Seasons Beatings

Miss Sloane

I have been trying to shake off election season and move into holiday season… with zero success. Not feeling it. Not feeling Oscars season yet either. [If you need a little Christmas now, here are some ghosts of posts past.]

I did find one little dose of dark-chocolate joy in

John Madden’s Miss Sloane

It Miss Sloanehas been getting weird, uneven reviews, because I think it’s advertising itself as a more serious film than it actually is. It’s really a Mr. Smith Goes to Washington (Capra, 1939) for our disillusioned, but fiercely feminist times.

Steven Holden called it “chilly,” with “the savage, self-righteous tone of political warfare in a movie without an iota of humor.” I think though, if you approach the film as a Mr. Smith, as a very wishful fantasy, sprung from the desperate hearts of self-righteous lefties (including yours truly), the whole thing is rather funny: this is what we’re rooting for now, hoping for now, praying for now.

I can’t deny the plot takes an annoying misstep, and, as Peter Debruge complains, the dialogue is “Sorkinesque.” I’m not saying the movie is brilliant. Mr. Smith wasn’t brilliant either. But both are really good movies starring actors at the peak of their game, and both offer up a spit-in-the-eye of mundane, business-as-usual, political corruption. It made me feel better for… five hours or so.

Another little film I didn’t realize I needed to see was…

Louis Malle’s God’s Country (1985)

God's Country(Thank you, TCM.)

In 1979, Malle visited a small, dairy farming town in Minnesota. Perhaps because Malle was French, he could observe these Americans with detached compassion, and could find dignity, humor, and humanity. Fools rush in where others fly over.

The film takes a much darker turn when it revisits this town in 1985, witnessing the demise of family farming under Reaganomics. The community had voted happily for Reagan and were dramatically disappointed. …You follow my train of thought?

For those of us cloistered on a coast, this is a teensy glimpse of our neighbors and fellow Americans, whom we clearly don’t understand. We need more of this right now. Now.

(Trigger Warning: Bigotry and anti-semitism are more pronounced when things go bad.)(available via FilmStruck)(Malle’s follow-up, … And the Pursuit of Happiness, delved, inspiringly, into the immigrant experience).

A couple more I’ve re-watched while questioning what it means to be American….
All the King’s Men (Robert Rossen, 1949) – “The rise and fall of a corrupt politician, who makes his friends richer and retains power by dint of a populist appeal”? Given the choice between Trump and Willie Stark… never mind.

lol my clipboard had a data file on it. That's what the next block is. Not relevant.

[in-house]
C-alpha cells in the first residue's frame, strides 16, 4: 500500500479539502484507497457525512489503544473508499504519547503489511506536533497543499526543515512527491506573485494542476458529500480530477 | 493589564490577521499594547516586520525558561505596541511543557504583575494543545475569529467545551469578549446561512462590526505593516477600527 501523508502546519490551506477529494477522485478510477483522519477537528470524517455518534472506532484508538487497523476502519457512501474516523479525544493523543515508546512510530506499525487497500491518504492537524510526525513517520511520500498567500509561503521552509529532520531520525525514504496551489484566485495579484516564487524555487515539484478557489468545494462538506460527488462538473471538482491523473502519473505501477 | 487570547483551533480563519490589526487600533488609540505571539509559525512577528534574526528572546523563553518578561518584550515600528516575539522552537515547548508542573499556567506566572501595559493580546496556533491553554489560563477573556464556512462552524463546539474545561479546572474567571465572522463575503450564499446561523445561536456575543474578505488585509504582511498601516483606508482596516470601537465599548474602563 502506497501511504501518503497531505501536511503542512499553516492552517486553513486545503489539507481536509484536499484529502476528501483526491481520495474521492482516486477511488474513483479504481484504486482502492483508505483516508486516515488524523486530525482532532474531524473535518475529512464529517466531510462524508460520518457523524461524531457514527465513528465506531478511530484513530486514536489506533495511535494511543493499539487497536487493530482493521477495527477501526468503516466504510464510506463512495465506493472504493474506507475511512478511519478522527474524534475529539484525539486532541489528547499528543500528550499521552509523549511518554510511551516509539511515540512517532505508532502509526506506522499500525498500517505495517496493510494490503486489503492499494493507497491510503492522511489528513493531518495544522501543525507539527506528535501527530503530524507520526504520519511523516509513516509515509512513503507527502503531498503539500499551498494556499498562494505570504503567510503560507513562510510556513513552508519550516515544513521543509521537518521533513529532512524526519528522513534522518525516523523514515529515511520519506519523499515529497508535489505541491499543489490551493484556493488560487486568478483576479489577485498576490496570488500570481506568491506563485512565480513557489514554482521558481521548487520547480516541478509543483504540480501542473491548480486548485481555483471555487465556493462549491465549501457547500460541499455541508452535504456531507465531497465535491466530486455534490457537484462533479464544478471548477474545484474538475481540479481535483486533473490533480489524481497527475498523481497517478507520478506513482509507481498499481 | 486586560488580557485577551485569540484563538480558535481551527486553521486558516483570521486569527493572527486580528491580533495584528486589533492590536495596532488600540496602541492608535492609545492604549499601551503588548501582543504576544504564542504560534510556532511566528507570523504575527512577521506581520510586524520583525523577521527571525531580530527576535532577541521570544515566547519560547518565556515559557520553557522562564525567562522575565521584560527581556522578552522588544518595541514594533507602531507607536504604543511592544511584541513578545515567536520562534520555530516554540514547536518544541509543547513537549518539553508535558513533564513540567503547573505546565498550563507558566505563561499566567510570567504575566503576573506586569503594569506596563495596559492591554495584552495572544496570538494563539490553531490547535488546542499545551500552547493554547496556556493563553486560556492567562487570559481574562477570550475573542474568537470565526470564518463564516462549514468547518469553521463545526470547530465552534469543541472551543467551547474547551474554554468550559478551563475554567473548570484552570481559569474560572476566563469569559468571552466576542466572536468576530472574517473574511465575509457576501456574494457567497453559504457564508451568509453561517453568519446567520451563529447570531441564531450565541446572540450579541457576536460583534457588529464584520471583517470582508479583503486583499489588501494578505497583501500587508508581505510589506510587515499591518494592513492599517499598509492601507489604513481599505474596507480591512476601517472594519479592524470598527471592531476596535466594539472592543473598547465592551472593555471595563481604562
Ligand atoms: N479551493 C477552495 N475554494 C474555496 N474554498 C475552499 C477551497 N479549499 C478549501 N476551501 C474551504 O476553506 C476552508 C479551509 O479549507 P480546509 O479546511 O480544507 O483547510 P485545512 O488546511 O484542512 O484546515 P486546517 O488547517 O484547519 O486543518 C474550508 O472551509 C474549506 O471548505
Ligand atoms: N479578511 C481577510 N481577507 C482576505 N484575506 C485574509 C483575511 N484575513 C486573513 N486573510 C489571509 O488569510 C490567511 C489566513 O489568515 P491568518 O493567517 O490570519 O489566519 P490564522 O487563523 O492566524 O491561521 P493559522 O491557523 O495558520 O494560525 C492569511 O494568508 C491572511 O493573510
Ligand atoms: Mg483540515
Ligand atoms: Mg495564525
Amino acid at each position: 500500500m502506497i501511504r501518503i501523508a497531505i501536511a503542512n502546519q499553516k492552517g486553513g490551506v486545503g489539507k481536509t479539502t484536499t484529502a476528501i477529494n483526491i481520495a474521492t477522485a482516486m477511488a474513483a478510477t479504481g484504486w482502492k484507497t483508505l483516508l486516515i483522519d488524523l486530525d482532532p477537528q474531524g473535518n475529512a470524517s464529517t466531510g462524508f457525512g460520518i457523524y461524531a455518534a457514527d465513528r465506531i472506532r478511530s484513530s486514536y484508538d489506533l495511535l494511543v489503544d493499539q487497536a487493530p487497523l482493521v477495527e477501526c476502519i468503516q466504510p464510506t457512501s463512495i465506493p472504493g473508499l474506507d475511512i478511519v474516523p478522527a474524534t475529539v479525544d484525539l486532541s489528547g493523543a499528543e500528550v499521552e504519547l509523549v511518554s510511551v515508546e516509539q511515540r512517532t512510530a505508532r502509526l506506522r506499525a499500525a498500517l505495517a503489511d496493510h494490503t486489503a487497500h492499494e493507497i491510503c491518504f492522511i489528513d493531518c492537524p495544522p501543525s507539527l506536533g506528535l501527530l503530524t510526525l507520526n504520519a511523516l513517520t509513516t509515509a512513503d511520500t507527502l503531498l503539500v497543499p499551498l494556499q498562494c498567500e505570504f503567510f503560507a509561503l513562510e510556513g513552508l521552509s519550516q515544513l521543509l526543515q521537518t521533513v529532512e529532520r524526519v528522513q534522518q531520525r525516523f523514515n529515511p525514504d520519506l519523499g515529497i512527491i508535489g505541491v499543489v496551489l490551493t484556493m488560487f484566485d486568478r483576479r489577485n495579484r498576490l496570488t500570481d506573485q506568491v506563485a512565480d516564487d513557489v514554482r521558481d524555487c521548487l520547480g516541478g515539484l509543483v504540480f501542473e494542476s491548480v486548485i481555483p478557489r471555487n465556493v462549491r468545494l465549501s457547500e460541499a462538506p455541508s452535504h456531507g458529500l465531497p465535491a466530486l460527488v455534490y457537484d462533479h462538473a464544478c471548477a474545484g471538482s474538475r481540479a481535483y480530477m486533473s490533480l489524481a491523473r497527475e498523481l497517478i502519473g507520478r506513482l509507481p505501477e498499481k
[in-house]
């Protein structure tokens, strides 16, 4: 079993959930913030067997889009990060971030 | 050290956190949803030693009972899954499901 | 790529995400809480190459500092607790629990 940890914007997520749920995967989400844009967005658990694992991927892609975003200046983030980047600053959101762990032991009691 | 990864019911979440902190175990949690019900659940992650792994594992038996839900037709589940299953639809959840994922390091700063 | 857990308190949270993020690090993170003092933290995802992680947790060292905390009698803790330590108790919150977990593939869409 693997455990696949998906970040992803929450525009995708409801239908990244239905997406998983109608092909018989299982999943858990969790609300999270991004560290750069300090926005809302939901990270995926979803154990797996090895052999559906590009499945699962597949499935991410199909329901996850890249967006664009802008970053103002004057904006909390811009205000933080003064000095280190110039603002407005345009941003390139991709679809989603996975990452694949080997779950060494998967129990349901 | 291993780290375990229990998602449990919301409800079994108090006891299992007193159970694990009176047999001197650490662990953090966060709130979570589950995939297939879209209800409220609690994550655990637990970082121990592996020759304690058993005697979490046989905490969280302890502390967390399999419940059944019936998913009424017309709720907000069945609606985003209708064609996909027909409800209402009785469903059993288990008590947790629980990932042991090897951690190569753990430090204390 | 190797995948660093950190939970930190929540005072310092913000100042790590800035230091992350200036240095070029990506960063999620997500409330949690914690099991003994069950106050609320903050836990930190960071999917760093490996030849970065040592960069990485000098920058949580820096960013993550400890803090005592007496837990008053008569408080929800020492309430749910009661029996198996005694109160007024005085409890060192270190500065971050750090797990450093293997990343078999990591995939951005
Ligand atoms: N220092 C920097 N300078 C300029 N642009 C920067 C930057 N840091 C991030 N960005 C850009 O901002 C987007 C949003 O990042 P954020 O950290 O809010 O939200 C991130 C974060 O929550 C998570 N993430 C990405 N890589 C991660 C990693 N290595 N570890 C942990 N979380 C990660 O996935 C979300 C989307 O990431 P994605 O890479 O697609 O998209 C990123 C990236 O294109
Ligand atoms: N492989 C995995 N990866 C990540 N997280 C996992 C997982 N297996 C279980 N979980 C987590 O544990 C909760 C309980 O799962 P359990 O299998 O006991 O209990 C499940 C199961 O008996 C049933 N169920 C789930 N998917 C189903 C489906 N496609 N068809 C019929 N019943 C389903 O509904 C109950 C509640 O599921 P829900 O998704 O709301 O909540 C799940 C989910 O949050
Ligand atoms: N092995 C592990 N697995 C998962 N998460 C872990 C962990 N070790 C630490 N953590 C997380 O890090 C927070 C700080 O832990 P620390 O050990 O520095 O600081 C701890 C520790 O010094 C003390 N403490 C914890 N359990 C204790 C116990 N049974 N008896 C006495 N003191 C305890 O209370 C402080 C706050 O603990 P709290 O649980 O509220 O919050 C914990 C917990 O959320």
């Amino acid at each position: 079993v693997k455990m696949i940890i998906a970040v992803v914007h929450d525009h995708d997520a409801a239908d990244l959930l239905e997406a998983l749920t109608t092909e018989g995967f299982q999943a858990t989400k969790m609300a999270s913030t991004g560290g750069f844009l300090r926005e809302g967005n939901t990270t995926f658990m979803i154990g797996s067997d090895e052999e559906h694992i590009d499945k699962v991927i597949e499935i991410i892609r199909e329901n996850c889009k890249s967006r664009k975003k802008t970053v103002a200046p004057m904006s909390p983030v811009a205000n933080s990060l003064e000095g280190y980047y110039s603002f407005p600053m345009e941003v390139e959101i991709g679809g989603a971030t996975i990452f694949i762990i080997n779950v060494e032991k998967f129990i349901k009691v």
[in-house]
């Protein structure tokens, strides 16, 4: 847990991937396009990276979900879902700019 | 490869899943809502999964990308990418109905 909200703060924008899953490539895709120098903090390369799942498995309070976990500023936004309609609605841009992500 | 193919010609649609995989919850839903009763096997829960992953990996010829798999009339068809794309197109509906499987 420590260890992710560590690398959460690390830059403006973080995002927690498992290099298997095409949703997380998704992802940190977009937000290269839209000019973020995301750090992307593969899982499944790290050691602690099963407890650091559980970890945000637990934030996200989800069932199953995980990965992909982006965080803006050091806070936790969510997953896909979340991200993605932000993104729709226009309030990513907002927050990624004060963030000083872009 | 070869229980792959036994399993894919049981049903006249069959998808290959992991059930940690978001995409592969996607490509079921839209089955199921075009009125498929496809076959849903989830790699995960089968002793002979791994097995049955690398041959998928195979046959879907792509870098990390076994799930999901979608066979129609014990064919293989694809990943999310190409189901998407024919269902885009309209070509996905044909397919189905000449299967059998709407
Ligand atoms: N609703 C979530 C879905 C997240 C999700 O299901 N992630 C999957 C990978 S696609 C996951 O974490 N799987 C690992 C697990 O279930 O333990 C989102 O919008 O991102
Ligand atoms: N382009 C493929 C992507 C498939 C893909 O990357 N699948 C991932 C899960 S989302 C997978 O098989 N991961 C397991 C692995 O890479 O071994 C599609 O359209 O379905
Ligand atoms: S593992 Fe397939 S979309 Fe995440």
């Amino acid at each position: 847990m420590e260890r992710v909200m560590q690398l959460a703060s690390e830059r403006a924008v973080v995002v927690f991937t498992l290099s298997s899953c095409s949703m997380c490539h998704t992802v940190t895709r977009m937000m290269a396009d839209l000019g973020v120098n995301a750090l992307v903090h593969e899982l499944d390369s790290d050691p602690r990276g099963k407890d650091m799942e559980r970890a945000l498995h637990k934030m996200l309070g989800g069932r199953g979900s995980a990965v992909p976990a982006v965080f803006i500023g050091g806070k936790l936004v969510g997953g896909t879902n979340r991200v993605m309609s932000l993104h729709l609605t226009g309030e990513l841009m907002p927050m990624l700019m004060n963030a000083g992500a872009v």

Born Yesterday (George Cukor, 1950) – Broderick Crawford followed up his Oscar-winning turn in All The King’s Men playing another corrupt politician, but hilariously, opposite William Holden and the irresistible Judy Holiday. Light as Washington cherry blossoms, but with Garson Kanin’s shrewd humor. Heart.

The Candidate (Michael Ritchie, 1972) – If you only know Peter Boyle as a monster singing “Puttin’ on the Ritz,” this film will be a revelation. Robert Redford sports sideburns, and people say things like, “No one’s digging you, man.” The whole point is the depressing interplay between actual political action and manipulation of public opinion. I can’t believe I’m nostalgic for 1970s politics.

Dr. Strangelove (Stanley Kubrick, 1964) – This film used to look like an over-the-top, audacious, dark comedy. George C. Scott even disavowed his (brilliant) performance because he thought Kubrick had pushed it too far. Now it looks like… reality tv. This is the one and only film that can make me laugh and shiver – both to the core – every time.

I haven’t seen Barbara Koppel’s Harlan County, U.S.A. (1976) in over a decade. I put it in my queue after seeing Ted Koppel’s post-election piece on CBS Sunday Morning. (Wait, are they related? Interwebs says, ‘no.’ Weird.) Ms. Koppel’s film concerns a very bitter coal mining strike. Forty-years later, Mr. Koppel visited McDowell County, West Virginia, the sad and lonely land where coal mining once flourished.

Leave a Reply

Fill in your details below or click an icon to log in: Logo

You are commenting using your account. Log Out /  Change )

Google photo

You are commenting using your Google account. Log Out /  Change )

Twitter picture

You are commenting using your Twitter account. Log Out /  Change )

Facebook photo

You are commenting using your Facebook account. Log Out /  Change )

Connecting to %s

This site uses Akismet to reduce spam. Learn how your comment data is processed.

%d bloggers like this: